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Turn up the heat on today's tooling.

Special care needed to heat treat today's new-generation materials.

Experience and instinct may not be enough for those who heat-treat tools made of today's high-tech materials. Toolmakers can benefit from a better understanding of these advanced materials Advanced Materials is a leading peer-reviewed materials science journal published every two weeks. Advanced Materials includes Communications, Reviews, and Feature Articles from the cutting edge of materials science, including topics in chemistry, physics,  after a brief updating on some metallurgical met·al·lur·gy  
1. The science that deals with procedures used in extracting metals from their ores, purifying and alloying metals, and creating useful objects from metals.


First, heat treating is the key to having good, reliable tools. One can start with the best alloy for the job and employ the finest machines and operators, but without sound heat-treating procedures and equipment it's all a waste of time and money.

Next, it's the toolmakers responsibility to capitalize fully on the special properties of materials. That can happen only by heat treating with special care, conscientiously following the recommendations of the manufacturers.

Why do it?

However basic it might sound, one needs to remember that all heating and cooling operations constitute heat treatment - regardless of purpose. Heat treatment takes place when a torch is applied to straighten a tool, or when a tool is placed in a furnace and left there a couple of days to promote stress-relief.

When a tool is heated, its metallurgical structure is changed. Thus it behooves the toolmaker to have a specific purpose in mind when heat treating. The toolmaker can improve the tool with good practice, or degrade TO DEGRADE, DEGRADING. To, sink or lower a person in the estimation of the public.
     2. As a man's character is of great importance to him, and it is his interest to retain the good opinion of all mankind, when he is a witness, he cannot be compelled to disclose
 it by making a mistake or using bad judgment.

Tool steel is supplied in the annealed condition so that it is easier to machine. After machining is completed, further annealing annealing (ənēl`ĭng), process in which glass, metals, and other materials are treated to render them less brittle and more workable.  removes the stresses set up by the machining or grinding operations. It is advisable to follow the steel manufacturer's guidelines for stress relieving because procedures may vary greatly. Generally, the best sequence is to rough machine, stress-relieve, then finish-machine or grind.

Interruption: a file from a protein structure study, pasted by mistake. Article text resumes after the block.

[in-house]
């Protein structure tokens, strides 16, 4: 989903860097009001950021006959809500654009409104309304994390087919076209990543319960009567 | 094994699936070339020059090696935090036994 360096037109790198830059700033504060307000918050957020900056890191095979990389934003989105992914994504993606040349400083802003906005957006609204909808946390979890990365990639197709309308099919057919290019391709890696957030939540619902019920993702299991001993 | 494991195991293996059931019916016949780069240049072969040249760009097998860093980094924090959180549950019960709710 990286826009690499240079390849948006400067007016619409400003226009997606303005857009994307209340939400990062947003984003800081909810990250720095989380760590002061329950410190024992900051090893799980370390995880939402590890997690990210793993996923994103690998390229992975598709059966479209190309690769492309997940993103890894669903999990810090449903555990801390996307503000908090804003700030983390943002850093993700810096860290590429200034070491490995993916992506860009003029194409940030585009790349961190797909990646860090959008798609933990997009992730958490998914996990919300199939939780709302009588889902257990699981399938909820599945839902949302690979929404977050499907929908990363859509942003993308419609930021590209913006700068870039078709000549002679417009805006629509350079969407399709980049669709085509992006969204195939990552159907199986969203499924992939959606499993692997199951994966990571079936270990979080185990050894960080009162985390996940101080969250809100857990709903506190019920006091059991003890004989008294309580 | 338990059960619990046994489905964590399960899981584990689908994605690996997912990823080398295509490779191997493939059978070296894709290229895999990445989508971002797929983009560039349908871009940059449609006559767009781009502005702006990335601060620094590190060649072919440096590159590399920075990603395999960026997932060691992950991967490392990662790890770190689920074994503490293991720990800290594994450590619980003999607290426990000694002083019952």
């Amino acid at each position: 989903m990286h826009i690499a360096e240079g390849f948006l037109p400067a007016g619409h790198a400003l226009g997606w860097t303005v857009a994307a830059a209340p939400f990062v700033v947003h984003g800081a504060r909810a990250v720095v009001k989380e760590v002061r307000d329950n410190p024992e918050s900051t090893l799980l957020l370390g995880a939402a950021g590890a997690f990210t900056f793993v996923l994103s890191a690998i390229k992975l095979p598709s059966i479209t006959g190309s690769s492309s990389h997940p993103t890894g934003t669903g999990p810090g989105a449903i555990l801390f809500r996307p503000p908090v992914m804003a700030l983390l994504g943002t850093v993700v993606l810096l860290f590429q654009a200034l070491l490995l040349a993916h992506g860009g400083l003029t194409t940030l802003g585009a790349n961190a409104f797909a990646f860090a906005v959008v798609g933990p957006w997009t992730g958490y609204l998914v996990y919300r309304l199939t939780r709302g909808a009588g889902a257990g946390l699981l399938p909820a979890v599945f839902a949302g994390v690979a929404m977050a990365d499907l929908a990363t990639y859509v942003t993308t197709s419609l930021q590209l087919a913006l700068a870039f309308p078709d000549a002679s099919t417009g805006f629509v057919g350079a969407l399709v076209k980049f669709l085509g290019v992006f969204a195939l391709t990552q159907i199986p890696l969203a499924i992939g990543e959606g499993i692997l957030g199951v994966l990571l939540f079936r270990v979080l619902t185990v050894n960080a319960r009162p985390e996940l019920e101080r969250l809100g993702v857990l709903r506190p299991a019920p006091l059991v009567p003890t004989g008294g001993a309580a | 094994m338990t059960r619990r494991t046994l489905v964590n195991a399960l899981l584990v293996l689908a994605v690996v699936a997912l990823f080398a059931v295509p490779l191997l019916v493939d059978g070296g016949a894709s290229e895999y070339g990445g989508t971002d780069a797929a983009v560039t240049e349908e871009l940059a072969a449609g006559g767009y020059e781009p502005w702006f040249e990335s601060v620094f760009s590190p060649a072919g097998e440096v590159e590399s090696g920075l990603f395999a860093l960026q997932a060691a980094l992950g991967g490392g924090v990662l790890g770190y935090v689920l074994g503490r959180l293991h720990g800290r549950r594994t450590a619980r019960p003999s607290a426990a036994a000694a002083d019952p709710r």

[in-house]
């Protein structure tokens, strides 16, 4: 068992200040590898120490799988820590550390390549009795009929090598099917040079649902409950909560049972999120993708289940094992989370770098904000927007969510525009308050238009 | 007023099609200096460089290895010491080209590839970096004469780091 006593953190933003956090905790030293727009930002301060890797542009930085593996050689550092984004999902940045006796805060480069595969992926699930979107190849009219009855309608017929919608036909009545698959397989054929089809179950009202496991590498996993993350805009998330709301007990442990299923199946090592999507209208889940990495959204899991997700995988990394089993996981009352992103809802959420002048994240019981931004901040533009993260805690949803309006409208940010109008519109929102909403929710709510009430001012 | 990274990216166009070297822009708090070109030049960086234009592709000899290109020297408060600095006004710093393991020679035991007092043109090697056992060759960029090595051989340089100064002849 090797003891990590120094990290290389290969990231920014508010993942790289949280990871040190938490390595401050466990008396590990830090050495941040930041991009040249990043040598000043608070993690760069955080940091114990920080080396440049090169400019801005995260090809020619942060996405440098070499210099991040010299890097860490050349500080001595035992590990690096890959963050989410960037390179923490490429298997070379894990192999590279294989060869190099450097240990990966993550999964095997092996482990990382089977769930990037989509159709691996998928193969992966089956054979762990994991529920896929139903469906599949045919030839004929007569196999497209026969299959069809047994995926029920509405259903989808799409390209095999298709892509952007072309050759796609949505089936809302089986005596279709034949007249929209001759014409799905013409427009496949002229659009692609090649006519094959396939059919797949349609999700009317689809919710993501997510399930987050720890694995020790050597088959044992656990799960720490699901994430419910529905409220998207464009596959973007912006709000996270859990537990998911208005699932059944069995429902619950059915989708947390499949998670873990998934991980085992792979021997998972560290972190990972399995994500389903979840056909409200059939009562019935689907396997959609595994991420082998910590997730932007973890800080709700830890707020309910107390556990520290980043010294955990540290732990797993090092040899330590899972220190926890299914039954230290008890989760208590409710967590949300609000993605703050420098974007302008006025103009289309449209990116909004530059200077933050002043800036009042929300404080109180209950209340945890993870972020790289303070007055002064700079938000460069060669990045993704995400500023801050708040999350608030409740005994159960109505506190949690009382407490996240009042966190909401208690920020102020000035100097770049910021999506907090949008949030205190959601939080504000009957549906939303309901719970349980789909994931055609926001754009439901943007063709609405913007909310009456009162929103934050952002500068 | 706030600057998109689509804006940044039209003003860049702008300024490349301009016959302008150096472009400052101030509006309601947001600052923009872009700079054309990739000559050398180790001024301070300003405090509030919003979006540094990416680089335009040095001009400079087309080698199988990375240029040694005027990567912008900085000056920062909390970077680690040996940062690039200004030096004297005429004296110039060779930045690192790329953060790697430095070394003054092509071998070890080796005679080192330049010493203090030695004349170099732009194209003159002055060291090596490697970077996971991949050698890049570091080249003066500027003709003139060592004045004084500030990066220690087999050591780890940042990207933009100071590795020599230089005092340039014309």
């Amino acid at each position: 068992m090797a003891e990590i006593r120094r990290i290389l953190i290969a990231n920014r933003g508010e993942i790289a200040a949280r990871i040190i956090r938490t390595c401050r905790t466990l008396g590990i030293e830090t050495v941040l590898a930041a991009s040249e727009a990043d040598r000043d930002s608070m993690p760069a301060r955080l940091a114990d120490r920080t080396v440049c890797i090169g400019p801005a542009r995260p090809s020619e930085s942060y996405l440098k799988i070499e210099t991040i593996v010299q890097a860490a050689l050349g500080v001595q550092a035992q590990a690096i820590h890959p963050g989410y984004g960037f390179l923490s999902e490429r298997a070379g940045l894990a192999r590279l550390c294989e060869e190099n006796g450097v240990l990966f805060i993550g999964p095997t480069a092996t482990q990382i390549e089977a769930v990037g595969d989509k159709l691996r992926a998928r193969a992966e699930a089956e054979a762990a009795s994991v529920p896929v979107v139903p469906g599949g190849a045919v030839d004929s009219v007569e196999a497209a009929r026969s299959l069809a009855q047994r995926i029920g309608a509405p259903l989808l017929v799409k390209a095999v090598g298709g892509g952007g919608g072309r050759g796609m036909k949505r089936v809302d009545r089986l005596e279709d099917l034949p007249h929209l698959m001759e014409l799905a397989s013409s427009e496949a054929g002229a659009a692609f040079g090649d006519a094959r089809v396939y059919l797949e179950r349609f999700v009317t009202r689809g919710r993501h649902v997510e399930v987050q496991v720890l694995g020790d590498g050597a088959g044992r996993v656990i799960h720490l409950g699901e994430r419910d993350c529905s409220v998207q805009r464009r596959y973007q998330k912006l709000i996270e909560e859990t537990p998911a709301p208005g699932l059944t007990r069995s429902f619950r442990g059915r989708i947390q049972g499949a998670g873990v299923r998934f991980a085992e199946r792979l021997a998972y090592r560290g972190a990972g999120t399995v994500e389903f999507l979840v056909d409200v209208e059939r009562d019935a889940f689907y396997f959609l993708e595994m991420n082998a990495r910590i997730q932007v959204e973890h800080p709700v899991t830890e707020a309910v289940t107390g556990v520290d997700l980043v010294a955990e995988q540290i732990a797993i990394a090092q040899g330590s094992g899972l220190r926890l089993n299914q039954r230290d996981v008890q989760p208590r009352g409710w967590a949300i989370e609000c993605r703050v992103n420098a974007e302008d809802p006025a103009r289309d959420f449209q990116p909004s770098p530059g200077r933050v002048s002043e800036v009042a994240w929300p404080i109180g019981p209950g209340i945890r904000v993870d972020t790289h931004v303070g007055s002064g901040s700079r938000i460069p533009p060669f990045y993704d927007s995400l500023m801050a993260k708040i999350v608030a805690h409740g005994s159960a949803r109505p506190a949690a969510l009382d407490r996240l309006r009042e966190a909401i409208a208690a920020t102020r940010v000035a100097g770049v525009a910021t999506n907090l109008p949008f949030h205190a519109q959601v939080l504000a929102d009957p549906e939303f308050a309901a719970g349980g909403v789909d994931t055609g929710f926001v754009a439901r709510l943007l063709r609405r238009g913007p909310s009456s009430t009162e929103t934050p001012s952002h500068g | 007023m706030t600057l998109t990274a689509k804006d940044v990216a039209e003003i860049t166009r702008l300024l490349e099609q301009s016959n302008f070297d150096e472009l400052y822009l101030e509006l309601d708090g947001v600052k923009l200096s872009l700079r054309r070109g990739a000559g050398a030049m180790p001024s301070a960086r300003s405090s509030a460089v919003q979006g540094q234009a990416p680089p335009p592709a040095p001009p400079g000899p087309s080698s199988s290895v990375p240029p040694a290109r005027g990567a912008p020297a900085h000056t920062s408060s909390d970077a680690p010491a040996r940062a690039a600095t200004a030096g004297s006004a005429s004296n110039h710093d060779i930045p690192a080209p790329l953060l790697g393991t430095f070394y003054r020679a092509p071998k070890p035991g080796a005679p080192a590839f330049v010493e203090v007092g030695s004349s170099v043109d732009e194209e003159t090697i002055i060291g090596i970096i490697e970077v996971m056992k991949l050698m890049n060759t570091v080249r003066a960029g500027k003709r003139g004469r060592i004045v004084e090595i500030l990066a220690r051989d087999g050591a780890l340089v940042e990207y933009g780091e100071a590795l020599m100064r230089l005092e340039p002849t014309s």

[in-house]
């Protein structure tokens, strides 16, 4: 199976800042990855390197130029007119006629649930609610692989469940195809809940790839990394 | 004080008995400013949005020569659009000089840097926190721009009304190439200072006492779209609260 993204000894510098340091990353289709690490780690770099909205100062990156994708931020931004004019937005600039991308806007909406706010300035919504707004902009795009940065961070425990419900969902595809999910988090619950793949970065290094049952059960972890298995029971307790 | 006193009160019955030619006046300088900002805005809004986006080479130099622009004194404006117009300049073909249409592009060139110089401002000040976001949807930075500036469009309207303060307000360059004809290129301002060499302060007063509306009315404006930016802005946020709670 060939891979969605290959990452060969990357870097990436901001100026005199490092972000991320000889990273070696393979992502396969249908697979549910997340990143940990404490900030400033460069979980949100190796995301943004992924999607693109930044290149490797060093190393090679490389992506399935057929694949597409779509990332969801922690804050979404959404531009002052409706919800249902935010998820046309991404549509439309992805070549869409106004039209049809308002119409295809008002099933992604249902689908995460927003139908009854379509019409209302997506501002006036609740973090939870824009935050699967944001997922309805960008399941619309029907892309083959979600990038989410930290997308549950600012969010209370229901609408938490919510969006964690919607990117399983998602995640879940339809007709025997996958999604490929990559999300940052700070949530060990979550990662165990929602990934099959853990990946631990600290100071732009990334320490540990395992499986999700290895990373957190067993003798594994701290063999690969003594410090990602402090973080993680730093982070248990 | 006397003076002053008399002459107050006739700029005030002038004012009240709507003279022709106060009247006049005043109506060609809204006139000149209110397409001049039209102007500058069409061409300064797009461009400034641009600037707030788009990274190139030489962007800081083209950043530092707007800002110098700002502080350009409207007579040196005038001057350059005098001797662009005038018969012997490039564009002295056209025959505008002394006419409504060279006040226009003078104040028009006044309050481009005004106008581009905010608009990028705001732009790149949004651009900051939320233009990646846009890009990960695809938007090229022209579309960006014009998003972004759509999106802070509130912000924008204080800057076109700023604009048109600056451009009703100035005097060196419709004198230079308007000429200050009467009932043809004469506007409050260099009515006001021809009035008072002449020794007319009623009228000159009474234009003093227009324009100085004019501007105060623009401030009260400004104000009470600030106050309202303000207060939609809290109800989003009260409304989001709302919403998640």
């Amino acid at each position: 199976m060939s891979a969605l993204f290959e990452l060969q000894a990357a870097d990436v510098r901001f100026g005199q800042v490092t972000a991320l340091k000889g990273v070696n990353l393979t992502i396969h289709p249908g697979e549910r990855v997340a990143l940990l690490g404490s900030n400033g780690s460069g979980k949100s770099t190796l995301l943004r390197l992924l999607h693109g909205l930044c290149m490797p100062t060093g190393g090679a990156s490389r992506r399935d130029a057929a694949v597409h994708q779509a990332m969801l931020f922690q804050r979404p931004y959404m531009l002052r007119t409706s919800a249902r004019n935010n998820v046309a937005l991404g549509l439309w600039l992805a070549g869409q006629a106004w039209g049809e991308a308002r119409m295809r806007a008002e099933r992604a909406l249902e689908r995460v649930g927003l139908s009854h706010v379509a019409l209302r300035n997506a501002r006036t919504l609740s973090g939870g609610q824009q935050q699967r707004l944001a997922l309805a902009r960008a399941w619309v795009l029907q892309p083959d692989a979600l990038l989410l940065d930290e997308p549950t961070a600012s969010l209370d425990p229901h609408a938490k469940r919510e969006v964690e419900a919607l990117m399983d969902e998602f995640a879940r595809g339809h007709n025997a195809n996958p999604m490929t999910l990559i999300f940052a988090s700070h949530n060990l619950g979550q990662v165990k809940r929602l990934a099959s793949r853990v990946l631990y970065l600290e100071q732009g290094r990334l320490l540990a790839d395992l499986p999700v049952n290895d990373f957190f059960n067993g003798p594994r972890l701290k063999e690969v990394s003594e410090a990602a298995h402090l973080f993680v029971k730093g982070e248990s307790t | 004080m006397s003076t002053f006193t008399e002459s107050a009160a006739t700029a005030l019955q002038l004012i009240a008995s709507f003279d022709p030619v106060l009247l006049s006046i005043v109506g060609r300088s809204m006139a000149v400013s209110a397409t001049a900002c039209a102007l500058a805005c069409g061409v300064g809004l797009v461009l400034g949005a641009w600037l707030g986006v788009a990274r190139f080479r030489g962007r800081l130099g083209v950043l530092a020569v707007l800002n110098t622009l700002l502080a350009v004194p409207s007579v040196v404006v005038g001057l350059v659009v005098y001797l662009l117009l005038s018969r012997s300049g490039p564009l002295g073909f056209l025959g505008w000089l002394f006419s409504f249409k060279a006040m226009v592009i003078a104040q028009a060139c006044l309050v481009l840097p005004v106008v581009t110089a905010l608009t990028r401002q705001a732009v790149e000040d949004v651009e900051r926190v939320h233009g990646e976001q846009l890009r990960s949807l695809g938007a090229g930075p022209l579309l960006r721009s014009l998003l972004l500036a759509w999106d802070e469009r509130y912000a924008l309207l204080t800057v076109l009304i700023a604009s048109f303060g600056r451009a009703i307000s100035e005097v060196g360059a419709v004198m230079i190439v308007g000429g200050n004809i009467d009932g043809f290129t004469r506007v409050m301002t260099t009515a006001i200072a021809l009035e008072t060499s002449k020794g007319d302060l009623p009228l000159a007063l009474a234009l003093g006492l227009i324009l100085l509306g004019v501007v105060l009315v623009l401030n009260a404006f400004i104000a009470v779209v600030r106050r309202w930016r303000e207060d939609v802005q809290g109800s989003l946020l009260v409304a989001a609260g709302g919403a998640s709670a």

Tools are hardened and austenitized to develop strength and wear-resistance. Again, optimum results are generally obtained by following the steel producer's recommendations.

Sometimes the toolmaker may be able to enhance a specific property, such as toughness or wear-resistance, by experimenting or "fine tuning Fine Tuning is the name of XM Satellite Radio's eclectic music channel. The program director for Fine Tuning is Ben Smith.

The channel is described as "A musical oasis for the sophisticated listener culled from every imaginable genre and country.
" the heat-treating schedule provided. Occasionally, the toolmaker can pull it off without assistance, but more often the final result is achieved with technical assistance from the steel manufacturer. When heat-treating adjustments fail to produce the refinement desired, another steel might be considered.

When austenitizing, care must be taken to avoid carburization car·bu·rize  
tr.v. car·bu·rized, car·bu·riz·ing, car·bu·riz·es
1. To treat, combine, or impregnate with carbon, as when casehardening steel.

2. To carburet.
 or decarburization de·car·bu·rize  
tr.v. de·car·bu·rized, de·car·bu·riz·ing, de·car·bu·riz·es
To decarbonize.

 by carefully monitoring the heat-treating atmosphere. Changing the surface composition by decarburization or carburization can cause stresses throughout the tool.

The process itself

It is helpful to understand what happens during the steel-hardening process. At room temperature, steel is carbide carbide, any one of a group of compounds that contain carbon and one other element that is either a metal, boron, or silicon. Generally, a carbide is prepared by heating a metal, metal oxide, or metal hydride with carbon or a carbon compound.  and ferrite fer·rite